Baby Boomers Use Alternative Medicine

According to a recent study conducted at Ohio State University, about 70 percent of the 50 Plus market use alternative medicine. Funded by the National Institute on Aging, Professor Gong-Soog Hong spearheaded a survey that included almost 900 participants aged 50 and above. 65 percent of seniors who described themselves in poor health said they used some form of alternative medicine they considered either curative or preventive–a higher percentage than any other group.

Baby boomers are searching for other ways to alleviate symptoms such as chronic pain and arthritis, as well as utilizing alternative therapies as preventive medicine. Chiropractic care topped the list with a whopping 43% of respondents, while acupuncture came in last.

Last fall, another survey of baby boomers was conducted by Sorelli B, a national research firm. This particular study showed than more than one third of those surveyed said that chiropractic care prevented the need for prescription drugs and physical therapy. The respondents also believed that chiropractic care helped them avoid back surgery and long, grueling, hospital stays. Close to 60 percent of those surveyed stated they would be willing to petition their insurance companies to include chiropractic as a component of their health care plan even though they were willing to pay for those services out-of-pocket.

The other most popular methods of alternative medicine include massage therapy, breathing exercises, herbal medicine and meditation.

The first study looking at alternative medicine use among seniors with depression finds that close to 20 percent are using gingko biloba, ginseng, St. John’s Wort and other herbal remedies. The surprising findings could cause concern with physicians who treat baby boomers as most patients were unaware of the risks of potential drug interactions.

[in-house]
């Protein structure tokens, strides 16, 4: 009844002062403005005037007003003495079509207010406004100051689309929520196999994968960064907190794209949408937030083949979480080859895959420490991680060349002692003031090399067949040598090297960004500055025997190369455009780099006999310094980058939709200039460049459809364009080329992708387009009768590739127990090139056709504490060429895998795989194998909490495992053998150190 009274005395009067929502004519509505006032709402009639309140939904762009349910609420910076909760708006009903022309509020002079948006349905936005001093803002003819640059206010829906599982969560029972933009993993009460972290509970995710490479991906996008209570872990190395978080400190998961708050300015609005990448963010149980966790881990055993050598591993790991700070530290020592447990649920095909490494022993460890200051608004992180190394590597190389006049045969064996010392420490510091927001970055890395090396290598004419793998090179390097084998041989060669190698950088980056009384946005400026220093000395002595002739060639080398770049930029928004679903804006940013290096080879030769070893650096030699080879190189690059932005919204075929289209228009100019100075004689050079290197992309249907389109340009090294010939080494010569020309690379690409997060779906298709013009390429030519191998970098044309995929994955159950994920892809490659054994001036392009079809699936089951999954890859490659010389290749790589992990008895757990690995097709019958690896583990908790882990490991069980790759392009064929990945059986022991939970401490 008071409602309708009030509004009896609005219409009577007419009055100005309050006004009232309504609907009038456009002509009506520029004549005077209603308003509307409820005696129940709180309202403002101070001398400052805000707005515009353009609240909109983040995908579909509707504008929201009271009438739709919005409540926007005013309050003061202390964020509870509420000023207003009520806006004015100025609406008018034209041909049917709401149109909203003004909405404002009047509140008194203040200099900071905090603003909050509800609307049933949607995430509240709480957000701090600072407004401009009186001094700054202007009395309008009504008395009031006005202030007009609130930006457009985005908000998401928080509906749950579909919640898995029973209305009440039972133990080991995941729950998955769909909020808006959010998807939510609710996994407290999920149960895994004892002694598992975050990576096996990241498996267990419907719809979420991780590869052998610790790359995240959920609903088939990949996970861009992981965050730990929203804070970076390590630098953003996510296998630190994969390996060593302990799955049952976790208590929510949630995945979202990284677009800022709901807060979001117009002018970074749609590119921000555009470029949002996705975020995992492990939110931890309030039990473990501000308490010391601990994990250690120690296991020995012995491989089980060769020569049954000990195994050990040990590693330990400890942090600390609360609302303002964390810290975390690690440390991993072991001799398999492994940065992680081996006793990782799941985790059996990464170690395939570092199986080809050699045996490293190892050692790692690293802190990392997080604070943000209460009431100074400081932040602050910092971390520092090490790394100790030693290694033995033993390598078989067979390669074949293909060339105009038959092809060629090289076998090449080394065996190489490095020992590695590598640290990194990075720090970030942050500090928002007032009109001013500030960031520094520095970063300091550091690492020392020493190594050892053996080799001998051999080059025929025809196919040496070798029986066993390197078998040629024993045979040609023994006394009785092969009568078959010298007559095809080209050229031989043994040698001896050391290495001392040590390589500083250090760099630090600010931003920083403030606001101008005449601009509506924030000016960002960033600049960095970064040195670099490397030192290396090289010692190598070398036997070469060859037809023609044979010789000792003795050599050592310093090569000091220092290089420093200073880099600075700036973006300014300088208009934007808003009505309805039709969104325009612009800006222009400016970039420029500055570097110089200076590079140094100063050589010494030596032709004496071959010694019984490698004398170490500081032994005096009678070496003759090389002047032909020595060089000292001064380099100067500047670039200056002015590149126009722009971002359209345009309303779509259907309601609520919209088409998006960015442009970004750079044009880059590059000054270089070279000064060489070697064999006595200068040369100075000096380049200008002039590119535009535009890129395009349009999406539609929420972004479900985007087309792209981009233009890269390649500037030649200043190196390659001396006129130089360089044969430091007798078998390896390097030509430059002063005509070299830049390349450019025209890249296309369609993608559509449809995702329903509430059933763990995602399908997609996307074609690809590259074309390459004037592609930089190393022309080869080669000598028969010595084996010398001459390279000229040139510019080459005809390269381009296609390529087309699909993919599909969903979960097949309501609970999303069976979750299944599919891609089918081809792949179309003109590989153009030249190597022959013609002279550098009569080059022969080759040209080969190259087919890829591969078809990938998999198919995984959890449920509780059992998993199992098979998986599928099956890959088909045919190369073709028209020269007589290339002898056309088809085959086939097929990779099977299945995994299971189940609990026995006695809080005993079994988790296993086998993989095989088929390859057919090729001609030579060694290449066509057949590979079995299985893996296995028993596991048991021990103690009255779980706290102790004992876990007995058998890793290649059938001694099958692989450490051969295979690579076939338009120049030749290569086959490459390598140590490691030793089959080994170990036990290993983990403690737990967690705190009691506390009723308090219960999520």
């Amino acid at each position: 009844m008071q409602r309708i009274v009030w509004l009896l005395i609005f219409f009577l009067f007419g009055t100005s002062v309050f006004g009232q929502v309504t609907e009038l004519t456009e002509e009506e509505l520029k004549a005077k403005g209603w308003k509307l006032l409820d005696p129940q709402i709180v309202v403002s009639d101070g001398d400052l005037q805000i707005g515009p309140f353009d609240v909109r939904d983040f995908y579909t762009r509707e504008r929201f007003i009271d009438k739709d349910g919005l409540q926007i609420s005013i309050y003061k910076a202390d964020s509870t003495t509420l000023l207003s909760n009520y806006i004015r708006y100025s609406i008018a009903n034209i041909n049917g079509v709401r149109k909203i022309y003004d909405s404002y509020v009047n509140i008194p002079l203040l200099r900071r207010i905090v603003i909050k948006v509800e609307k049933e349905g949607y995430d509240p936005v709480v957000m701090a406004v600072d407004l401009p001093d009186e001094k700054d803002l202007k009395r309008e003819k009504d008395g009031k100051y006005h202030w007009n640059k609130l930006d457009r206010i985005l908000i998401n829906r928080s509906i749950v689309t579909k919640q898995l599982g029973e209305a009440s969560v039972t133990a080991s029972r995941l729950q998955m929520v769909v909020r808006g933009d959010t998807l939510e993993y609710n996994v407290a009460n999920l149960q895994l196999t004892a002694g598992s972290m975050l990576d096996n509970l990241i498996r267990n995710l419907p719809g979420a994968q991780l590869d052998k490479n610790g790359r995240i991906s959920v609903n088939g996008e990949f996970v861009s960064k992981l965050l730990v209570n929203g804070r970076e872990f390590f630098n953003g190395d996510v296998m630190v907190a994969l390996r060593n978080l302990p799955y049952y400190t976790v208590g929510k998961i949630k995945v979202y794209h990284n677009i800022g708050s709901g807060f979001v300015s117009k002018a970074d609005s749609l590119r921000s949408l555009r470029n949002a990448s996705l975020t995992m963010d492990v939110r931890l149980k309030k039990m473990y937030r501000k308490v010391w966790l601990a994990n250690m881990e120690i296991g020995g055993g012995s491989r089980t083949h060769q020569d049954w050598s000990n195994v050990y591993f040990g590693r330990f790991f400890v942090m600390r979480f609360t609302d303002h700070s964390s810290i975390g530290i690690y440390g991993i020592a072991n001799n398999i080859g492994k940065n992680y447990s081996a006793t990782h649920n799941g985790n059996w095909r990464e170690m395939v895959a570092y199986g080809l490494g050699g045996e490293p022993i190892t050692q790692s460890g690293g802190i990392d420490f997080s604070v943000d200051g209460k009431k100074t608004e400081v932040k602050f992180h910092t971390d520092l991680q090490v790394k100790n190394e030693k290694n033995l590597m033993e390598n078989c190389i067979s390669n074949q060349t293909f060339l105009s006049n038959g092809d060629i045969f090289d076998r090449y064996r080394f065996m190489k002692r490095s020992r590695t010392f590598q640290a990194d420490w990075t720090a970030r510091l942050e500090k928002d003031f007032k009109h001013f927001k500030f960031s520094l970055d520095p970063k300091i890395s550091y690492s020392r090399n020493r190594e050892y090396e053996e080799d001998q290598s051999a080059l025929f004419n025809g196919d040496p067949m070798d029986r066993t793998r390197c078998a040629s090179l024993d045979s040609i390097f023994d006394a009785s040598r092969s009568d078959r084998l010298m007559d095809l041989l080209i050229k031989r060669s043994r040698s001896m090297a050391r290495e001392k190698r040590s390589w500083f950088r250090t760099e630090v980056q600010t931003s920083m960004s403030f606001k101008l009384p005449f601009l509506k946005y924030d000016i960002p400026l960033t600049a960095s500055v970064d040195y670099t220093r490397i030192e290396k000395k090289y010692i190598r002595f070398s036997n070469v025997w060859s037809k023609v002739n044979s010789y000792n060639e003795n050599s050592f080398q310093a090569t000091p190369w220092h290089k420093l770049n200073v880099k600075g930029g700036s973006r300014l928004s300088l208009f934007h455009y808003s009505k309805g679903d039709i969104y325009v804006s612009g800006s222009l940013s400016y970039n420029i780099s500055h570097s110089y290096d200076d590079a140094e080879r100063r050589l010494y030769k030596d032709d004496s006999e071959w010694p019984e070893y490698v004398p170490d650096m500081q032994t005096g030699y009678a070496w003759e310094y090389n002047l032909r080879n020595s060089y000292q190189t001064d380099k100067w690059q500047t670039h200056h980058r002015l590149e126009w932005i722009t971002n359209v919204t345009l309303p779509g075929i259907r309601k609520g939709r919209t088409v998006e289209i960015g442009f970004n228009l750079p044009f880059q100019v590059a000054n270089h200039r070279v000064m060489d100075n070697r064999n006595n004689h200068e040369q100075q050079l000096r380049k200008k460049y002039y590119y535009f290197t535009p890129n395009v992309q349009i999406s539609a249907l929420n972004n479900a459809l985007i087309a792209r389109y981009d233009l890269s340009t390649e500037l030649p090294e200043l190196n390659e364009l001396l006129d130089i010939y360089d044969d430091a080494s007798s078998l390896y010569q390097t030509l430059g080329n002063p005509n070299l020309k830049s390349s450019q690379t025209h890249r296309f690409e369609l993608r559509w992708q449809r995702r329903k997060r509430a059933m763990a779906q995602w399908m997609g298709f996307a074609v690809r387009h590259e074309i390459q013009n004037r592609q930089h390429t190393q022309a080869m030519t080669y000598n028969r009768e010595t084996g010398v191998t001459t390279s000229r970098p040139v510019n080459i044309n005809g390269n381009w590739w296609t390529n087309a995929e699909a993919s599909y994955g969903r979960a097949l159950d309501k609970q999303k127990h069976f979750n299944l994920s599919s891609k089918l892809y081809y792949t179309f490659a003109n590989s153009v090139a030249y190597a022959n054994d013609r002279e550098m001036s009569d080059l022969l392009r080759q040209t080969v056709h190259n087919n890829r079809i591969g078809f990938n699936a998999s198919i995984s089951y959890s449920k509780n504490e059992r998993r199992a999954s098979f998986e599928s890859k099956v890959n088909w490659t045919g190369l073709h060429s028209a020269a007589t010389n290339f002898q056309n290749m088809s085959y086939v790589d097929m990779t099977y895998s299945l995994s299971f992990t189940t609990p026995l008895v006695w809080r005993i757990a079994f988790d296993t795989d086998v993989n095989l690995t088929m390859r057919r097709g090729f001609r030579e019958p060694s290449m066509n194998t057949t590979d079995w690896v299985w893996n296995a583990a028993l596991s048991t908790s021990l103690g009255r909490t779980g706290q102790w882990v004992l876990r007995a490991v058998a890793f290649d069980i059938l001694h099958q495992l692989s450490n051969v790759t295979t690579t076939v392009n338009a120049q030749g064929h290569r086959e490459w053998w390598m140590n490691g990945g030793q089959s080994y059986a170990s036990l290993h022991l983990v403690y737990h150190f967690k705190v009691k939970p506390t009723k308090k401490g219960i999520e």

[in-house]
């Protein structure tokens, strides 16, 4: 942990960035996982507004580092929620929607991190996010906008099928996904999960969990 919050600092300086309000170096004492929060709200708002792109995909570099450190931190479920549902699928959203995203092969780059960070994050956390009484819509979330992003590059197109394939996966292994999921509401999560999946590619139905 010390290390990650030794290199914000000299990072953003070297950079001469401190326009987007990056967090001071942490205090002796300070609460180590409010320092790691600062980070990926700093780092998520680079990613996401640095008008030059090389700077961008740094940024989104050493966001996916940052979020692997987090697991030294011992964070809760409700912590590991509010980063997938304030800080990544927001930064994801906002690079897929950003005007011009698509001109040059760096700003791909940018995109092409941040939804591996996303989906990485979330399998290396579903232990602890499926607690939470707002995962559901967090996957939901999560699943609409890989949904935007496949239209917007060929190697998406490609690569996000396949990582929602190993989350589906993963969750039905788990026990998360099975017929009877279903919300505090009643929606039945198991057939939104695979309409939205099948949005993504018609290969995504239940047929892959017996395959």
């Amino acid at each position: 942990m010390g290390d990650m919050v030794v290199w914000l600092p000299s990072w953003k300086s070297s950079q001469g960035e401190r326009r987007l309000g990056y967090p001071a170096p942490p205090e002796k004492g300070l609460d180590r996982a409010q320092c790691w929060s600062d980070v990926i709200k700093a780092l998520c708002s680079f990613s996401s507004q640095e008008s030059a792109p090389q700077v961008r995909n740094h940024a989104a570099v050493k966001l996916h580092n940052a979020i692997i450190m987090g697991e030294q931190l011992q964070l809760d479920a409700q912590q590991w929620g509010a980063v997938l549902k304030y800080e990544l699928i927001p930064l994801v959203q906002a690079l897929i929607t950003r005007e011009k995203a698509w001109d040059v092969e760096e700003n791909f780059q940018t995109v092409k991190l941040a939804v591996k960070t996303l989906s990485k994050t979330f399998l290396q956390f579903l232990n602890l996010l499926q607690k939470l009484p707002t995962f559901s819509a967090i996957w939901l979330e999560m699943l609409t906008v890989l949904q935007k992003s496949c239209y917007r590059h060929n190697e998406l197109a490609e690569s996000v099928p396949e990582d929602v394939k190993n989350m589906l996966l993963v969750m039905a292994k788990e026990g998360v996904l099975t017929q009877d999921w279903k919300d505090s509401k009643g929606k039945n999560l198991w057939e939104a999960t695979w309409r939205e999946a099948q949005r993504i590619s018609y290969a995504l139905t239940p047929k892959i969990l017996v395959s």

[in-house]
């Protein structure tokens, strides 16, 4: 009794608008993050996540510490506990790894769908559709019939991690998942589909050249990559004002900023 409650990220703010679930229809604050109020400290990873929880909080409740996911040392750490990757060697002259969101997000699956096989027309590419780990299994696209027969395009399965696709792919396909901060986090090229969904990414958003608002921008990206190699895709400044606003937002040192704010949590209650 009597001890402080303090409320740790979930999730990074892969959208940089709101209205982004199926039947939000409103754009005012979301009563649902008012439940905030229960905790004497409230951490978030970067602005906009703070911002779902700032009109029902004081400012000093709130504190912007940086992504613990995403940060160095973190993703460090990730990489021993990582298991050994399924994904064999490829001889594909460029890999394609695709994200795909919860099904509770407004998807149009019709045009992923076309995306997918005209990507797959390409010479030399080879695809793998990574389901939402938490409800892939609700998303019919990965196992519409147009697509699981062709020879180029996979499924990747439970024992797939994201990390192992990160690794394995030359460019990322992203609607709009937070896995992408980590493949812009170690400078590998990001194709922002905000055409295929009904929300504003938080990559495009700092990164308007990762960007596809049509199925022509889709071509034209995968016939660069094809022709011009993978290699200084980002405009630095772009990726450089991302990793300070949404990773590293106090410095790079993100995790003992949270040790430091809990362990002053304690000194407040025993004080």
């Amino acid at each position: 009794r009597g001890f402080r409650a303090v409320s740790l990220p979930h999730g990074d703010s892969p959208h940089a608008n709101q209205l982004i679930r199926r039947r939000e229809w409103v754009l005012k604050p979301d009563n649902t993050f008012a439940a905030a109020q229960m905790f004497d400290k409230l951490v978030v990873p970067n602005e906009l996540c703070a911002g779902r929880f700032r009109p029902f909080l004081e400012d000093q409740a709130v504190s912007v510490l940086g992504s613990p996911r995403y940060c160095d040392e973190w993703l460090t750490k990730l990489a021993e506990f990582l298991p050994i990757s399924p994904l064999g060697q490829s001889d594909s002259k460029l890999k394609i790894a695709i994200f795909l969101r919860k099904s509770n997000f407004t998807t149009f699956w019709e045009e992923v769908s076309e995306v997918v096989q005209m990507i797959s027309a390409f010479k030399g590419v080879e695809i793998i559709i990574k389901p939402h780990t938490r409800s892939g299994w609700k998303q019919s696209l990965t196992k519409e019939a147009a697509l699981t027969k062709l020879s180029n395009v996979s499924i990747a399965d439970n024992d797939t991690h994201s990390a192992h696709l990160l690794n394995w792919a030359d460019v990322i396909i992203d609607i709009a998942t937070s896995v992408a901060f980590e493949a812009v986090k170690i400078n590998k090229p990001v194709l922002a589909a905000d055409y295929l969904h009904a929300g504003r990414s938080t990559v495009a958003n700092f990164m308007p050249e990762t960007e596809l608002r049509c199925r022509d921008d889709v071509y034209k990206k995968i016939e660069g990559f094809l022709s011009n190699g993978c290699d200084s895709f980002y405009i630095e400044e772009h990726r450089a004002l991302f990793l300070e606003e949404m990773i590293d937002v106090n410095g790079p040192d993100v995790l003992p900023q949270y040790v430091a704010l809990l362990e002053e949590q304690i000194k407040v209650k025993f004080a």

Helen Kale, M.D., from the University of Michigan says, “The results merit further study and suggest that seniors may have entered the alternative medicine market ina big way, much bigger than we thought.”

Why alternative medicine? Older adults are searching for different kind of treatment to lessen the aches and pains that often come with age. Seniors are reporting problems with daily activities such as carrying groceries, eating or bathing. Moreover, many of them are simply not satisfied with mainstream health care and often have issues with the current state of conventional health care. “Older adults tend to have more chronic illnesses and conventional medicine doesn’t always solve their problems,” says Hong.

In addition, the survey showed that because the treatment of chronic pain is very difficult and demanding, people living in such pain will try everything possible to alleviate it.

According to the American Massage Therapy Association (AMTA), the percentage of the 50 plus market who received a massage from a massage therapist in the past five years has almost tripled. Why do baby boomers get massage? For health reasons, according to the survey. Seniors even indicated they seek massage for health reasons (other than stress relief and relaxation) more than any other age group (41 percent).

The least popular practice of alternative medicine surfaced in the …